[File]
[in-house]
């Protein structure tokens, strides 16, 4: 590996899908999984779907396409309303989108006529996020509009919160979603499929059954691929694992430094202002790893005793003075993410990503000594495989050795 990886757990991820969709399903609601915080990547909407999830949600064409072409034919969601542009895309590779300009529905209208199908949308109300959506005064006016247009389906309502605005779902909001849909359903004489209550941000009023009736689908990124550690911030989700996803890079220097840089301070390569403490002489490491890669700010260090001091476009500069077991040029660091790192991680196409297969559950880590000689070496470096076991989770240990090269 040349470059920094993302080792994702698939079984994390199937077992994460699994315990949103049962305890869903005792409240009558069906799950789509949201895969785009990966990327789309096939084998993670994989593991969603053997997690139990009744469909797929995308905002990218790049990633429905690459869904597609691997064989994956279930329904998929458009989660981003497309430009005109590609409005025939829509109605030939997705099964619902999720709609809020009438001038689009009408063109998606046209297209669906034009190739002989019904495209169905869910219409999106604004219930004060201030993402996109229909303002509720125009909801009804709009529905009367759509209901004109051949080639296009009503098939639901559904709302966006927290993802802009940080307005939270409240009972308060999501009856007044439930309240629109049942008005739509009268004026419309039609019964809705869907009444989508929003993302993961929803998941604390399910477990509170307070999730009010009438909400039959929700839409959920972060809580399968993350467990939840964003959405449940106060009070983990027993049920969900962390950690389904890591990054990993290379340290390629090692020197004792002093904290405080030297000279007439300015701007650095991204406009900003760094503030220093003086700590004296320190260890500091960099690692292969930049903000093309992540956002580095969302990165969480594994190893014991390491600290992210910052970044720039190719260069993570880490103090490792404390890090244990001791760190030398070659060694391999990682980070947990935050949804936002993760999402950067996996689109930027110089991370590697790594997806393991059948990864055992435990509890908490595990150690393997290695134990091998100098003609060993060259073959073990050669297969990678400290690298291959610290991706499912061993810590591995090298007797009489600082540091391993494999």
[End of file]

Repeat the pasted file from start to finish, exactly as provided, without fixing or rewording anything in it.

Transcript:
[in-house]
């Protein structure tokens, strides 16, 4: 590996899908999984779907396409309303989108006529996020509009919160979603499929059954691929694992430094202002790893005793003075993410990503000594495989050795 990886757990991820969709399903609601915080990547909407999830949600064409072409034919969601542009895309590779300009529905209208199908949308109300959506005064006016247009389906309502605005779902909001849909359903004489209550941000009023009736689908990124550690911030989700996803890079220097840089301070390569403490002489490491890669700010260090001091476009500069077991040029660091790192991680196409297969559950880590000689070496470096076991989770240990090269 040349470059920094993302080792994702698939079984994390199937077992994460699994315990949103049962305890869903005792409240009558069906799950789509949201895969785009990966990327789309096939084998993670994989593991969603053997997690139990009744469909797929995308905002990218790049990633429905690459869904597609691997064989994956279930329904998929458009989660981003497309430009005109590609409005025939829509109605030939997705099964619902999720709609809020009438001038689009009408063109998606046209297209669906034009190739002989019904495209169905869910219409999106604004219930004060201030993402996109229909303002509720125009909801009804709009529905009367759509209901004109051949080639296009009503098939639901559904709302966006927290993802802009940080307005939270409240009972308060999501009856007044439930309240629109049942008005739509009268004026419309039609019964809705869907009444989508929003993302993961929803998941604390399910477990509170307070999730009010009438909400039959929700839409959920972060809580399968993350467990939840964003959405449940106060009070983990027993049920969900962390950690389904890591990054990993290379340290390629090692020197004792002093904290405080030297000279007439300015701007650095991204406009900003760094503030220093003086700590004296320190260890500091960099690692292969930049903000093309992540956002580095969302990165969480594994190893014991390491600290992210910052970044720039190719260069993570880490103090490792404390890090244990001791760190030398070659060694391999990682980070947990935050949804936002993760999402950067996996689109930027110089991370590697790594997806393991059948990864055992435990509890908490595990150690393997290695134990091998100098003609060993060259073959073990050669297969990678400290690298291959610290991706499912061993810590591995090298007797009489600082540091391993494999």